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The idea that milk prevents broken bones is an udder sham

You herd me: milk doesn't prevent broken bones.
You herd me: milk doesn't prevent broken bones.

One of milk's big sells — aside from being a nice complement to breakfast cereal — is that its high calcium-content helps build stronger bones. A big new study of more than 100,000 Swedes suggests this is absolutely false: it finds no correlation between stronger bones and milk consumption.

The new research, published British Medical Journal, examined whether consuming more dairy products correlated with longer life or fewer fractures. They used a 20-year data set of how much dairy tens of thousands of Swedish people consumed daily.

Most of what they learned about milk was not good news. They found that, in both women and men, higher milk consumption correlated with higher rates of death. And in women, those who consumed more milk were also more likely to have fractured a bone, not less.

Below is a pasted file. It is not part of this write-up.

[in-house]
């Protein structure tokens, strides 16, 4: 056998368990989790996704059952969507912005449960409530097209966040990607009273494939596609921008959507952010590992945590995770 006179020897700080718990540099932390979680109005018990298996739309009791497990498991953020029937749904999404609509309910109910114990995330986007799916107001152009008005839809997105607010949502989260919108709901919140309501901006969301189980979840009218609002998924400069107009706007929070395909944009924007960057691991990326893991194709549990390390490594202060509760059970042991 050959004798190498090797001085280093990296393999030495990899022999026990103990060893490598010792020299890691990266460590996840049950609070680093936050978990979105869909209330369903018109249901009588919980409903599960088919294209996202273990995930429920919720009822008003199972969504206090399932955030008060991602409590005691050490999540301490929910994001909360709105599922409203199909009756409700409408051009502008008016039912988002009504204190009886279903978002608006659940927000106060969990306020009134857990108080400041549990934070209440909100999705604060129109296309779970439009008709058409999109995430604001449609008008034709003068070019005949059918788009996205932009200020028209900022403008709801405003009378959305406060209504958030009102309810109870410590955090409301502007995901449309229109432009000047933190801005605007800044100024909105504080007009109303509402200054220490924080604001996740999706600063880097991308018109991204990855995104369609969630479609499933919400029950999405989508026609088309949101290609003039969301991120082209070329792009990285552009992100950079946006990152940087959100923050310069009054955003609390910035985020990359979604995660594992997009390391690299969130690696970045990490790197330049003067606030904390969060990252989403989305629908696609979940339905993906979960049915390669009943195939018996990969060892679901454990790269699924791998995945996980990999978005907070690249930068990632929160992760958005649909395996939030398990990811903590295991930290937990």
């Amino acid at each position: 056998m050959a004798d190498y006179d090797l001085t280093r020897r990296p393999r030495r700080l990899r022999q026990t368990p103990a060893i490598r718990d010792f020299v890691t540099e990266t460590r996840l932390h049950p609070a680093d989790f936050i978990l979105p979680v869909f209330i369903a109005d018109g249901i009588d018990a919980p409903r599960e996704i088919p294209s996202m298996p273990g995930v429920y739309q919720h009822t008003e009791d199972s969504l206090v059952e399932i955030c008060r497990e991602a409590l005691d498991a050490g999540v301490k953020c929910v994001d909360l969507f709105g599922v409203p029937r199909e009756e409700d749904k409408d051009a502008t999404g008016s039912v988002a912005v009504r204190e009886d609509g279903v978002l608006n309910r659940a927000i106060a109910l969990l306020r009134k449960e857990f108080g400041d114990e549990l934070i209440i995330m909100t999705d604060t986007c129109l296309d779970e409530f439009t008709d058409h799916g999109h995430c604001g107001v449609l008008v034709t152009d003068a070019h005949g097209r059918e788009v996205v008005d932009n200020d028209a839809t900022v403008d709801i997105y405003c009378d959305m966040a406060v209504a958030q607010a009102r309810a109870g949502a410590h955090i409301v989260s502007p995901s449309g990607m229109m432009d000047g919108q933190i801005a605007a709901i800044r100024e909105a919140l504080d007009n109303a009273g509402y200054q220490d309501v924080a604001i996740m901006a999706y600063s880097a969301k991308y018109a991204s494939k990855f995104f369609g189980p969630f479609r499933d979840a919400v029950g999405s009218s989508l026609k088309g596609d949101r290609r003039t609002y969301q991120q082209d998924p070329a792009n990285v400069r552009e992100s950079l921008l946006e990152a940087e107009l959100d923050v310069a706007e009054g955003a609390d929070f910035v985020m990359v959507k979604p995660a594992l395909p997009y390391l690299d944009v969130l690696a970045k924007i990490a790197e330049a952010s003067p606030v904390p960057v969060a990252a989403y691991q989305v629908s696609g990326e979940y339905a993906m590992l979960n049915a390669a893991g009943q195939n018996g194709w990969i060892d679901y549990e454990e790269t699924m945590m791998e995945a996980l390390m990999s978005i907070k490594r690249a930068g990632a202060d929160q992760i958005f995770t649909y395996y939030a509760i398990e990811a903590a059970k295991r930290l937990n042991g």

The research follows on another large 2005 study, of more than 70,000 nurses, which also showed milk to have no protective benefit against fractures and a separate review, also published in 2005, that found "scant evidence" to support "dairy product intake for promoting adolescent bone mineralization."

Taken together, most of the evidence does seem to stack up against milk as a way to prevent broken bones. But is consuming milk actively harmful? The new, Swedish study did, after all, find higher death rates and more broken bones among those who consumed more dairy products. And they argue that could be the fault of lactose, which in some research has been shown to be harmful to health.

There is less evidence on this point and, as obesity expert Yoni Freedhoff argues, one correlational study probably should not be enough to write off milk altogether. Drink milk  if you like it, he argues, but not because you think you're getting some special health benefit out  of it.

"I'm still comfortable with my belief that milk is neither a magic fairy brew nor a devil's broth and should be consumed in the name of loving it, but not in the name of your health," he writes.

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